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  • The police have files on many different types of con artists, among them fake spiritualists or psychics who prey upon the desperation of individuals looking for information as comfort. One specific individual for which they have a file is Dr. Rupert Trykel, who called himself a spiritualist, but who was really a shyster. He had stable of associates who acted both as his faithful followers to their marks, but also as researchers who dug up the most basic of information on those marks to use to feed back to the mark at their sessions. One of his marks was Mrs. Martha Kenneson, who was desperate for information on her son, Philip Kenneson Jr., a soldier who had been listed as MIA for six months when she first went to see Trykel. As desperate as Mrs. Kenneson was to find out information about her son, for which she would continually and somewhat happily pay for more and more, people like Dr. Trykel, who work just within the law, are equally desperate: desperate to maintain their con and what they see as easy money without regard for what they are doing to their victims. This desperation on both sides often leads to desperate acts.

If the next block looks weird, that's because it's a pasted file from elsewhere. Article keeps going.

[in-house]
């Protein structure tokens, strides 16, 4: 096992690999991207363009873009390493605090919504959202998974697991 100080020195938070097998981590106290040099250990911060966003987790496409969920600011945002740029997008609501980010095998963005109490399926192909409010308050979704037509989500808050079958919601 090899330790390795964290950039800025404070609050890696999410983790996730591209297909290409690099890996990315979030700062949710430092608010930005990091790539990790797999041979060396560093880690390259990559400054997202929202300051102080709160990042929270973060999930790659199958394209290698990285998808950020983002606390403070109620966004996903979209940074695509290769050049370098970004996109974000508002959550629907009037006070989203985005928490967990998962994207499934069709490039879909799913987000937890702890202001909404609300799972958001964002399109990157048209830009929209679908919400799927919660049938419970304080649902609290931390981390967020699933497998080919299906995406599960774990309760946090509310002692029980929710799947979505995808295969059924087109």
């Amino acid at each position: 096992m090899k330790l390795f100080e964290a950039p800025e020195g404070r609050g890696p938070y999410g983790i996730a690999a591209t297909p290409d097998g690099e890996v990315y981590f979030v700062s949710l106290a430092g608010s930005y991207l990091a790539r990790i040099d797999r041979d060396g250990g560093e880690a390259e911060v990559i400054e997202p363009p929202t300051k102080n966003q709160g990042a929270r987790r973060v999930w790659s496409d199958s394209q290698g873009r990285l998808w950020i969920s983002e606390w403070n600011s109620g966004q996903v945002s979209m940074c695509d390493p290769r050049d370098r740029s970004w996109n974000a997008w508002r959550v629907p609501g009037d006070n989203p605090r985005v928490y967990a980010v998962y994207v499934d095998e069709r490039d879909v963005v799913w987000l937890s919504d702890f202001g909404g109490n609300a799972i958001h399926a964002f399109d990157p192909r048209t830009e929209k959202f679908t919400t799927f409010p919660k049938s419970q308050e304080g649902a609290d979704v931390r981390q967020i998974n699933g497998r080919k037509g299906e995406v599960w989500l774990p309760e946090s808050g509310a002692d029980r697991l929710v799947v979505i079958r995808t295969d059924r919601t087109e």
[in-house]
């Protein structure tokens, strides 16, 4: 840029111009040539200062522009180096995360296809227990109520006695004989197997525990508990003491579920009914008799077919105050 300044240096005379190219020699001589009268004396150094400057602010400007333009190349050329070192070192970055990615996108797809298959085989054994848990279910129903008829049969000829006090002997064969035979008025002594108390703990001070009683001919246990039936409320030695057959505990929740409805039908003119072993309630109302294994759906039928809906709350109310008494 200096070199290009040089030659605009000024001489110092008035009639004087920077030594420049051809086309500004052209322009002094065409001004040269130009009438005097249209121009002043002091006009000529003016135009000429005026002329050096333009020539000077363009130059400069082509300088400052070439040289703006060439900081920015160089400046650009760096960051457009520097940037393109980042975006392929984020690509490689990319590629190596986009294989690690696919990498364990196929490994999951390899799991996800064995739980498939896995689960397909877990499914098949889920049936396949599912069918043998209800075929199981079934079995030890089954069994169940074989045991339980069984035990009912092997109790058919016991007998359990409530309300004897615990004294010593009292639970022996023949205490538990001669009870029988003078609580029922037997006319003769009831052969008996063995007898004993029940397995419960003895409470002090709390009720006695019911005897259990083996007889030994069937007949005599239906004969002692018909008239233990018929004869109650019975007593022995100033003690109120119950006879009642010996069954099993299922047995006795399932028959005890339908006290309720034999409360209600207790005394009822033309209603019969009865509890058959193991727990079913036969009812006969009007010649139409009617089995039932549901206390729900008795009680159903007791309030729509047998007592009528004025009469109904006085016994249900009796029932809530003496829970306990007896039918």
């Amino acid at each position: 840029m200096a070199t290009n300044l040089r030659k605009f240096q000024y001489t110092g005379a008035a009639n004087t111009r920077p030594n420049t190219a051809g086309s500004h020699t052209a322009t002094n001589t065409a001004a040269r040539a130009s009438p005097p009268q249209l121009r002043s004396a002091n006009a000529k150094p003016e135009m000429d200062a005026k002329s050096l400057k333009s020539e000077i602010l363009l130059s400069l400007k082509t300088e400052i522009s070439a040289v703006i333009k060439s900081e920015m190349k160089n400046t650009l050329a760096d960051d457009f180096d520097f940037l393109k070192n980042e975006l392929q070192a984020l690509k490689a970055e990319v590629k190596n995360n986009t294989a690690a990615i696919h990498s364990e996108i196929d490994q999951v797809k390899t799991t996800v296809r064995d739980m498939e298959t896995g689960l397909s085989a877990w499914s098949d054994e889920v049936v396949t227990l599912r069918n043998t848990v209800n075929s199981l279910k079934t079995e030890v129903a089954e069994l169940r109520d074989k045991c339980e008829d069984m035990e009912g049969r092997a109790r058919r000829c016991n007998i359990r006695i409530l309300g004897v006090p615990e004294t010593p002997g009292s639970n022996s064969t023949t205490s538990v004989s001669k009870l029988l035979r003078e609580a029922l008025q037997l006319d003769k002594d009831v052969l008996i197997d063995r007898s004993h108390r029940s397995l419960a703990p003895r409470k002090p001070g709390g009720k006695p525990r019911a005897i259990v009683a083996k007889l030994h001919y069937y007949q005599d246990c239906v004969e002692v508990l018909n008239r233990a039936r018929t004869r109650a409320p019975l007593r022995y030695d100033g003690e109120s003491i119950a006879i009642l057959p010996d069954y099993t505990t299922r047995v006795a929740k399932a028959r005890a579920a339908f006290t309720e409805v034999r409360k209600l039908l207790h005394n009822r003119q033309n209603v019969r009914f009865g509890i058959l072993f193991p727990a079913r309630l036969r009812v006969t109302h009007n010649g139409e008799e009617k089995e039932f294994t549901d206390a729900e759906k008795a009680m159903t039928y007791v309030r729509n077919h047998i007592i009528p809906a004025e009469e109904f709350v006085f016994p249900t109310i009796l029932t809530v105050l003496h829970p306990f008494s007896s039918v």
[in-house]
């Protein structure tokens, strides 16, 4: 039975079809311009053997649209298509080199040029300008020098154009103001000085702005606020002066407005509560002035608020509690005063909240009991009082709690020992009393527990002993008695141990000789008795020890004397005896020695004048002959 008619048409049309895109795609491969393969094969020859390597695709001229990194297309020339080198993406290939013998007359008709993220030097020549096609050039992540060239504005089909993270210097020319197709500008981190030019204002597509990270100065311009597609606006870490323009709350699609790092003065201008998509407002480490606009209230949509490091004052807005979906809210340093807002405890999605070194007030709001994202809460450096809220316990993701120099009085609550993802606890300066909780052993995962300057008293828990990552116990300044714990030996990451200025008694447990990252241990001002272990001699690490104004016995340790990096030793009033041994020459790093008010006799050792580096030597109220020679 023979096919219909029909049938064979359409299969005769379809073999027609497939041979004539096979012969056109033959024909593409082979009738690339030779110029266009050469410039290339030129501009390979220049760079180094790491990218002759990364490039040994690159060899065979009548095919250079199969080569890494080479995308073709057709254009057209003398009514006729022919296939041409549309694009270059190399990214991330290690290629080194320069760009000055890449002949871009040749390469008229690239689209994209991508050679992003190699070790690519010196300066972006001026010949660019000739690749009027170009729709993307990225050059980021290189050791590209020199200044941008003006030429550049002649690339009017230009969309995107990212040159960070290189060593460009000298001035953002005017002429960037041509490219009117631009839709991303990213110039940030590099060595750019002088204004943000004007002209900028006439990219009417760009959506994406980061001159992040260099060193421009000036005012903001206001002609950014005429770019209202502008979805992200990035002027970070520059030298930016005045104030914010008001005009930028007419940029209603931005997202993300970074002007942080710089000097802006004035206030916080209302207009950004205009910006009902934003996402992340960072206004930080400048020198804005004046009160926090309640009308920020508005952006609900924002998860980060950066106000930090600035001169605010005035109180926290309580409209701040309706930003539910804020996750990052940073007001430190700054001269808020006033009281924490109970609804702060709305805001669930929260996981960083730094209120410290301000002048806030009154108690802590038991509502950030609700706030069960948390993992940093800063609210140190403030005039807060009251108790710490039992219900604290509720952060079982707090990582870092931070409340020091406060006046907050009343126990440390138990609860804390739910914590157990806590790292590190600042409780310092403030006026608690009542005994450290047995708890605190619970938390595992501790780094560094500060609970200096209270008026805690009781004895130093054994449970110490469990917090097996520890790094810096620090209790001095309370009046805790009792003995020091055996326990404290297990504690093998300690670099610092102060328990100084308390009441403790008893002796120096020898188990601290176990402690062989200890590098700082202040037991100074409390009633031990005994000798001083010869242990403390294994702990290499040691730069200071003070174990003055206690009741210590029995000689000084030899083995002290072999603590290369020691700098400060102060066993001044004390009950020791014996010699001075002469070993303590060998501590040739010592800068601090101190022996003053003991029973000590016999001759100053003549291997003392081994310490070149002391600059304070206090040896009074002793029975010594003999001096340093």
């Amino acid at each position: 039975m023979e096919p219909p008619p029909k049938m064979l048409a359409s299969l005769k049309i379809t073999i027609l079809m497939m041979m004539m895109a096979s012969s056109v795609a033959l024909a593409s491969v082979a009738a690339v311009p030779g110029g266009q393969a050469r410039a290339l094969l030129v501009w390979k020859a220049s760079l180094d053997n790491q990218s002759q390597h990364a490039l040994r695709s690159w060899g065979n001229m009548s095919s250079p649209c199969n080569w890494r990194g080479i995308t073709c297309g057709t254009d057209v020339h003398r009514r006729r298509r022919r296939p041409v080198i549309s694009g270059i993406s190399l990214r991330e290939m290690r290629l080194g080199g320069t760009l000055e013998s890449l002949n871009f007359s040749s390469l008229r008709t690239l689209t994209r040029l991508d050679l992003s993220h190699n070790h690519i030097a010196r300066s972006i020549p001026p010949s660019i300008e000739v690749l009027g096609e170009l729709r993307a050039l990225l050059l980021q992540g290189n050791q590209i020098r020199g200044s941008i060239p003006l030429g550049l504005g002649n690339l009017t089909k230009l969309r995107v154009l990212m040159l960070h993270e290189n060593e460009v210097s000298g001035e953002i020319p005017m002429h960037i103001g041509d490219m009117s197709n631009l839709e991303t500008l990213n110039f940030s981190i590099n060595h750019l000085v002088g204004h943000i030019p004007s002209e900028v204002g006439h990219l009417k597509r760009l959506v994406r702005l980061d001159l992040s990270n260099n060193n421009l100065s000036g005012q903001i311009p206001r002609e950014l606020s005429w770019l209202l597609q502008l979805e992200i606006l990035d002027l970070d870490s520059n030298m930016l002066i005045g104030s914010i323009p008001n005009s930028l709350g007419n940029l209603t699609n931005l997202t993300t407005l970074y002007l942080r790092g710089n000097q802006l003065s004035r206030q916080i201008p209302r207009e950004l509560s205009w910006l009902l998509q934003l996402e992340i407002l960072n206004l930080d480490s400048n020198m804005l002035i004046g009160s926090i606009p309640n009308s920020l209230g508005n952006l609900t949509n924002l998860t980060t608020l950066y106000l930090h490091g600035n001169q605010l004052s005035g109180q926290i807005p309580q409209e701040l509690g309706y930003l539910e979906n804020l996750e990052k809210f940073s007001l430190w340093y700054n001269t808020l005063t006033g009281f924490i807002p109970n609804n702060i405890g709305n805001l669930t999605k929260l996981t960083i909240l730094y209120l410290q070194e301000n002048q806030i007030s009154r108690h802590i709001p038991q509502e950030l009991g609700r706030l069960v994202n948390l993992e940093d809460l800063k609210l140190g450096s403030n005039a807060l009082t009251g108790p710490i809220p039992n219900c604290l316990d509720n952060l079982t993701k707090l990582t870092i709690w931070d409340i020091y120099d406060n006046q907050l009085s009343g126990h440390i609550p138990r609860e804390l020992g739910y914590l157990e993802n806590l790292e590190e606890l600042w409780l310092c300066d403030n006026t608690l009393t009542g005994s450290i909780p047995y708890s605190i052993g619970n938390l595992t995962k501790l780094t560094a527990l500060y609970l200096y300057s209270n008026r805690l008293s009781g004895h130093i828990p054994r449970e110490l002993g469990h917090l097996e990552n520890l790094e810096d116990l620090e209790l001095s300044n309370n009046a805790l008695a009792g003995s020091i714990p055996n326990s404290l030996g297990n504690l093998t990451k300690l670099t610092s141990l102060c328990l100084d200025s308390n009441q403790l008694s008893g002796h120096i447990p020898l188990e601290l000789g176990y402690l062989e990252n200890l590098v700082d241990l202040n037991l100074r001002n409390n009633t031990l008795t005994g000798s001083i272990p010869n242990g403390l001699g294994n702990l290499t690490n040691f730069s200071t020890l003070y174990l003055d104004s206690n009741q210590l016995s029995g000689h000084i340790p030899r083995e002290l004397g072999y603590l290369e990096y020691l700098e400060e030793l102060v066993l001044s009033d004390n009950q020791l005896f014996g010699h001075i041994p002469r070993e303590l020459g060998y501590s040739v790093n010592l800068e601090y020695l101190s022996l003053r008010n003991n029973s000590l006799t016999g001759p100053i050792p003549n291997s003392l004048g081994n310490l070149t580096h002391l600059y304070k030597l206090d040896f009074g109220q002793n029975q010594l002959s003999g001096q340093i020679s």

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  • This Crime Does Not Pay entry focuses on fake spiritualists. A mother is worried about her son, who is missing in action. Over time, she gives a con man all of the family savings to find reassurance that her son is all right. When she can no longer pay, events take a tragic turn.


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